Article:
Monday, April 20, 2009

Beating my head against the wall

I so feel like I am fighting a losing battle. I should not feel like I am in a battle, or fighting, or losing....

We have decided that my hubby does better with a written list of things-to-do. I write the list, go over it with him, then get started on my day. That does not always work, but it is a good starting point.

The other day, #1 on the list was "Find me when the nanny gets here." I pointed it out to him, and made certain he understood I had a job for him once someone came around to watch the kids. At least, I thought he understood. He sent the nanny out to me. Twice. I told her (in Spanish) that Dave did not understand, I want Dave to come out for a few minutes. The nanny is a good woman, but she speaks broken English with a strong accent, and Dave has trouble talking and hearing.... Who's on First comes to mind.

Today, I asked Dave to swap car seats for me. It wasn't on the list, but he did it. It was a complicated matter, involving removing the strollers (yes, plural) so he could access Rowan's car seat for me, putting the strollers in the garage, and transferring the car seat in such a manner that Rowan would be safe. And he did all that just fine. I did not ask him to close the back end of the vehicle when he was done, so he stopped after transferring the carseat. Since it was pouring down rain, things got a bit wet...

And, like many men, he does not understand that he is not supposed to be our daughter's best friend. If she misbehaves at lunch, you do not give her popcorn and send her to her room. Talk about mixed messages! And then he wonders why she doesn't take a nap, or listens to what he has to say. He told me he was being nice to her. He is supposed to be her daddy, not her best friend. A 3-year-old will eat popcorn and candy all day if allowed. The daddy is supposed to say, "No".

So where does this leave me?

I'm the mean mommy, I guess. Dave is frustrated with the necessity of me having to write a list for him everyday, but he prefers it to no list. He is tired of realizing that there are some things he just doesn't get. Rowan acts out cause she doesn't understand the mixed messages she gets. She behaves much better for me than for Dave, but I can't have her in the office with my 24/7.

I have a friend who is into the entire domination/submissive subculture (he's a dom). I think about him periodically these days. He has a few women who live with him and he takes care of them. Sex aside, my understanding is that he does not leave them wanting for anything, as long as they do what he tells them to do. The situation seems to work for them. I can see how it would be a good relationship, if the trust really is there.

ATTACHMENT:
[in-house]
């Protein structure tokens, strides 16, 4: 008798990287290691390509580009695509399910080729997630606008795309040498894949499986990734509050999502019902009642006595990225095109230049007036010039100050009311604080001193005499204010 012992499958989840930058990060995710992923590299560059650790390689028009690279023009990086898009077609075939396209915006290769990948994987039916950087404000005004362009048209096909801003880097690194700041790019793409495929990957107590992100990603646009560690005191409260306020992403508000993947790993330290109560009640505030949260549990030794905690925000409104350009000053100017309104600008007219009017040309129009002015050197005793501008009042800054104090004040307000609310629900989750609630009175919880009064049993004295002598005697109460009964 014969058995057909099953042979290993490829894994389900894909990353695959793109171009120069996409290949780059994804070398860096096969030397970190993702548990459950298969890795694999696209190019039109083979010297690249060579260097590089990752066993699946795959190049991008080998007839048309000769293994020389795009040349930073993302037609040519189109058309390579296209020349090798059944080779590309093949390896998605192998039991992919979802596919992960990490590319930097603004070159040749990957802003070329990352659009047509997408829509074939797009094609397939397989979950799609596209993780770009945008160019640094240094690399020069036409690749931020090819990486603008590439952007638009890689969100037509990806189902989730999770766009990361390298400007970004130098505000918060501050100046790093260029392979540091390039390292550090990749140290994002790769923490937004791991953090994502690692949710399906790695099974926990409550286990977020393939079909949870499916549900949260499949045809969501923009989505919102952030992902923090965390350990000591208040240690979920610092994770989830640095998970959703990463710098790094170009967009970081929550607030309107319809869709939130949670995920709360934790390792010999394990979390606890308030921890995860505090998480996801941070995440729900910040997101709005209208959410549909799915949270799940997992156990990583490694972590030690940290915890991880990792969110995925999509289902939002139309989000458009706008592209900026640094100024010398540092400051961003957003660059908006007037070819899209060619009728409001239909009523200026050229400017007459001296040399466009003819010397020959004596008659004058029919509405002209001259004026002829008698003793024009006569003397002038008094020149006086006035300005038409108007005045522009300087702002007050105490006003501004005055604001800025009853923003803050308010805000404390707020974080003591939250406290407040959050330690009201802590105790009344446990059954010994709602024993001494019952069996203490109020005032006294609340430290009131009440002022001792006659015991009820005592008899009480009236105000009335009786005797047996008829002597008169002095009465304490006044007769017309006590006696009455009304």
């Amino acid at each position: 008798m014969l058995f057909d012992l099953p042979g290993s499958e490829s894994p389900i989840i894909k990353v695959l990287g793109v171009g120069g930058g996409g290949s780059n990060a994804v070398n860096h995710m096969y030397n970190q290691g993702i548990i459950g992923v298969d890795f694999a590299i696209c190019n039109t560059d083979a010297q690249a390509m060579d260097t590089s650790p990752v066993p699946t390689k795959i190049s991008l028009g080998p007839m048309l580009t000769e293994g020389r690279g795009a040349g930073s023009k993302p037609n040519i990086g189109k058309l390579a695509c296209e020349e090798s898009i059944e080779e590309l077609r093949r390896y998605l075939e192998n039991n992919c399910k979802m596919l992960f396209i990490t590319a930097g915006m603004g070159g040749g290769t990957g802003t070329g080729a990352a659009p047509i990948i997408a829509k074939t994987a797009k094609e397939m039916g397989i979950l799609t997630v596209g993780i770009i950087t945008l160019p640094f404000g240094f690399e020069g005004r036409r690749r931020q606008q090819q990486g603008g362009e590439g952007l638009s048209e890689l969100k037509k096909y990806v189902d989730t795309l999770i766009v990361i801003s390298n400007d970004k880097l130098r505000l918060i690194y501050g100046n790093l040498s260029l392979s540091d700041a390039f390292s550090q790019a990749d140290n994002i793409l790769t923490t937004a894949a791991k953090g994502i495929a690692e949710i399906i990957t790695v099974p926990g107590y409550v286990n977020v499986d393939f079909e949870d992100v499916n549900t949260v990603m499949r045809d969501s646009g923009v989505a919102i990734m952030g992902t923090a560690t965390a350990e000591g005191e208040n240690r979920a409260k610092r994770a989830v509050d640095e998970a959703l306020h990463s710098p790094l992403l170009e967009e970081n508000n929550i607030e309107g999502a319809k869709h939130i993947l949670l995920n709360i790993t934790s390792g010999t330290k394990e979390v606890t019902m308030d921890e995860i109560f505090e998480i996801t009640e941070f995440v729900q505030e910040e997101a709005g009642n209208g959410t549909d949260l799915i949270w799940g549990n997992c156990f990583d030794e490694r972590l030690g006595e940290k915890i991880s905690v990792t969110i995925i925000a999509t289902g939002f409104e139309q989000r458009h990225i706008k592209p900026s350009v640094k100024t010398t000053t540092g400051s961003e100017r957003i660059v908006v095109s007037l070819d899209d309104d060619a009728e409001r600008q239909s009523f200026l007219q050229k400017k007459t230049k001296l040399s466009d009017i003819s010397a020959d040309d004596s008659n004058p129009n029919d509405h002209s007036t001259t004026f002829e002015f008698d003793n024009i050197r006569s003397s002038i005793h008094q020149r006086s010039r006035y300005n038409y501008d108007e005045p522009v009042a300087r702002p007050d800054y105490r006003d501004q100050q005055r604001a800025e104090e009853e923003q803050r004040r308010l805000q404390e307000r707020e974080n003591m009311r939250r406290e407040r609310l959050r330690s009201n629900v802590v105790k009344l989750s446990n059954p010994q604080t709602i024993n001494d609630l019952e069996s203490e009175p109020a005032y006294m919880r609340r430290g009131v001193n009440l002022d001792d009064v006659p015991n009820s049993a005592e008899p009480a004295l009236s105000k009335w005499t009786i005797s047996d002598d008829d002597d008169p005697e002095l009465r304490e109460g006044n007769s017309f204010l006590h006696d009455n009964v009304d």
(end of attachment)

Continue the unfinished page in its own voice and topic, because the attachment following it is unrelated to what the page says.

There is another guy I know in the dom/sub subculture. He wanted me to dom him, but that is another story, best told over several drinks. He was married, with kids. I asked him why he did not bring his wife into this lifestyle. His wife, he said, was his partner, not his master, and it was best to keep the two lifestyles separate.

I find myself thinking of these things recently. I take care of the bills, manage the money, figure out what we can afford to do and when to do it, find activities for the kids, direct the husband, nanny, kids, business. I am seeing myself more and more in a dom-type role. Problem is, I signed on for a partnership, and Dave is no longer a partner. He wants me to handle the money, he wants to be taken care of, he wants me to tell him what to do. I kinda feel like if this new role came with an instruction booklet, maybe I would cope better myself.

Well, what started as an obvious rant on life seems to have denigrated into a bit more insight into my personal life than I intended. Looking back on what I have read, I think I will leave it at that. Maybe someone can recommend a good book.

Thursday, April 2, 2009

Maybe he is just being a guy....

I have almost decided that Dave did not have a stroke. He is just being a guy, and figured out how to get away with it.

Other people periodically ask me about Dave, and in my lower moments, I commiserate about how it gets tiring to have to remind him to flush the toilet, brush his teeth, feed the kids, go to the doctor's office. What I invariably get from everyone is, "Oh, my husband is like that, too!"

Then there are the times like today. We were at our daughter's pre-K, and they were having their Easter party, since next week is Spring Break. I asked Dave to get the camera out of the trunk of the car so we could take pictures.

"At home?"
"No, in the trunk of the car."
"In the back room at home?"
"No, in the trunk of the car."
"The car at home?"
"No, the car here. The trunk of the car here." (Gesturing towards the parking lot.)
"That car? Our car?"
"Yes. That car. In the trunk. In the back." (Gesture towards the car, then behind me as I pantomine driving the car. The kids are starting to think this is a great game.)
"Where in car."
"In the trunk. There is a basket." (I indicate a round basket with my hands, then pretend to pick it up by the handles and carry it.)
"In our car?"
"Yes. Our car. There. In the trunk. You will see it on top of the basket." (I use our sign for "look", then indicate a basket again.)

The kids are getting ready for an Easter Egg Hunt. The 3-year olds completely get the basket idea. Basket. Car. Right.

So, he goes out to the car. I can see through the window. He spends 10 minutes checking the back seat, moving papers, looking under the seat. He finally opens the trunk, immediately sees the camera, and comes back inside.

I don't want to hear how your husband is "just like that".